|Comments by: Ray Pointer||Rating:||Posted: November 25, 2001|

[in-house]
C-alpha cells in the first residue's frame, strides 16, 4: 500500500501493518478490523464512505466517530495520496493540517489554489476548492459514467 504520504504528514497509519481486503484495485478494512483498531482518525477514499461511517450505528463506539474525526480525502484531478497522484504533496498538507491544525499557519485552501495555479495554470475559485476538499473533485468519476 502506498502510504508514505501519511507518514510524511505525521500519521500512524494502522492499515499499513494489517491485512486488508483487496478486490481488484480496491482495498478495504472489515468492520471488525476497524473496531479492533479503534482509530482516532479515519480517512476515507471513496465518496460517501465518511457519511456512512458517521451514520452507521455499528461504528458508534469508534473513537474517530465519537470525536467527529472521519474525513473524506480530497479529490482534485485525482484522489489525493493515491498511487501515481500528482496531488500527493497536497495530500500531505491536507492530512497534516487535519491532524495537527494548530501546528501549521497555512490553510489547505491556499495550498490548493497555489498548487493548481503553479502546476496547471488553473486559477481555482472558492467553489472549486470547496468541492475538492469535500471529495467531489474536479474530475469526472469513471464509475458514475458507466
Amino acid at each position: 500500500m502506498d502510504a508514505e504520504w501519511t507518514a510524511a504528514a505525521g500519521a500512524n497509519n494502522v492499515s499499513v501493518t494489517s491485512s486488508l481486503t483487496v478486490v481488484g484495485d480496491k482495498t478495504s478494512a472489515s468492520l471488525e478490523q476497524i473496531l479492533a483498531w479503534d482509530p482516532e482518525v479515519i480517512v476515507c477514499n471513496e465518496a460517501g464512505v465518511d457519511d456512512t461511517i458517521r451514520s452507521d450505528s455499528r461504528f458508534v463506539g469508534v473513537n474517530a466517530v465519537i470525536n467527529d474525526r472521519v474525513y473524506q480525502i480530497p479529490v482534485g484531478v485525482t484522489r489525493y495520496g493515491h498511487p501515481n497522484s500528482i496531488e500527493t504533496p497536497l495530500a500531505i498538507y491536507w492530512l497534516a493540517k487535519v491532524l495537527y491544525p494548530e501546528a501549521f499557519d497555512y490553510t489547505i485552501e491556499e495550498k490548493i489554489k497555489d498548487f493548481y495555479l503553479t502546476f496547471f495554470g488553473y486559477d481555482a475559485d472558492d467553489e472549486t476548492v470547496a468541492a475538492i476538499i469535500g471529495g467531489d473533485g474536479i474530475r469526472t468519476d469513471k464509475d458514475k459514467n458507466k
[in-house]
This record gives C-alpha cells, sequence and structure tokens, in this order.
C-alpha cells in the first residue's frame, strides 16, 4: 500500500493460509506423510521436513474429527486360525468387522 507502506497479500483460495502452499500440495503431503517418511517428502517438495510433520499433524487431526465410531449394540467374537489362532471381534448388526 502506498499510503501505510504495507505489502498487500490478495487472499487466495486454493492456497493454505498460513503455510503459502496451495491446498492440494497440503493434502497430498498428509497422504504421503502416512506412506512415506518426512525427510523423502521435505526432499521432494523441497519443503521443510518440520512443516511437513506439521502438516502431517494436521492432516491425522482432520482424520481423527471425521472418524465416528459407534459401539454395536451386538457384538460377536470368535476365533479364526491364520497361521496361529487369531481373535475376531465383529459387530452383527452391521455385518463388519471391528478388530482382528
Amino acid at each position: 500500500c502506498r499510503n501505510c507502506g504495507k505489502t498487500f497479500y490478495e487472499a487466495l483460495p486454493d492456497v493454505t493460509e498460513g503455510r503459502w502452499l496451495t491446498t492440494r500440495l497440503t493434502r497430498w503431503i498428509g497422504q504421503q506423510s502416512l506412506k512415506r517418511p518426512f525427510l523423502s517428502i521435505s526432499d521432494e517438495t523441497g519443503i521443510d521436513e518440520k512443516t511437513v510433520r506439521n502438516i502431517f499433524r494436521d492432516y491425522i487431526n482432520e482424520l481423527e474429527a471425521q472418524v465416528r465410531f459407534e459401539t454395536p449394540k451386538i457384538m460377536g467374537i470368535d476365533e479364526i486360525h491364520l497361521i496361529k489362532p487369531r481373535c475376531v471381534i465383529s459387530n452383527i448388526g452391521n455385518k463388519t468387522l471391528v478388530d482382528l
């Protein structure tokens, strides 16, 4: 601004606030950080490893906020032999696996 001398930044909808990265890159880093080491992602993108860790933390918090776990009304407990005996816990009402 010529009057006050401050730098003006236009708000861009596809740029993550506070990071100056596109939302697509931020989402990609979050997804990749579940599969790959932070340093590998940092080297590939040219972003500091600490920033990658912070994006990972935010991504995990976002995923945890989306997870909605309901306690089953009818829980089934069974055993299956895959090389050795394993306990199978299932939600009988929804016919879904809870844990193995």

After five years at the Bray Studios, and three years of producing OUT OF THE INWELL there, Max and Dave Fleischer left to start their own studio, Out of the Inkwell Films, Inc. in 1921. This was their first release, and is a curious reworking of a theme used in the "Chinaman." In this case, Roland Crandal is a sculptor, and has an ugly man with a big crooked nose for a client. The client is disappointed because the bust looks just like him. Crandal calls on Max for assist-ance. While Max leaves the drawing board, the clown, who was complaining about not having any pep has been put on ice skates. The clown sees the men discussing the problem with the bust, and mocks the client by etching an exact image of the ugly man in the ice. The clown then grabs a mound of snow, and forms his own sculpture in an exact image of the man. Max and Crandal turn and see this, and Max throws a wad of clay at the clown, pinning him to the paper. The client resumes his sitting, and the clown manages to get loose and climbs into the mouth of the sculpture, causing it to wiggle with parts of the nose to breaking off and slinking along like a big worm. This startles the client, causing him to fall backward on the stool. Max and Crandal grab the wod of clay and the clown being made of ink, dissolves out from the clay, and skates his way back to the drawing board. The clown throws the wad of clay used on him and it hits the client. Indignant, the client leaves, hurling a wad of clay meant for Crandal, but hitting Max. Enjoying all this, the clown skates off the paper and hops into the ink bottle. This first effort as independent producers has much more plot, and uses cleaver devices including a combination of cartoon animation with stop motion with the clay bust as used to show the mouth opening with the clown slipping inside. This is also one of the earliest known suriving films that used claymation techniques. Highly entertaining.
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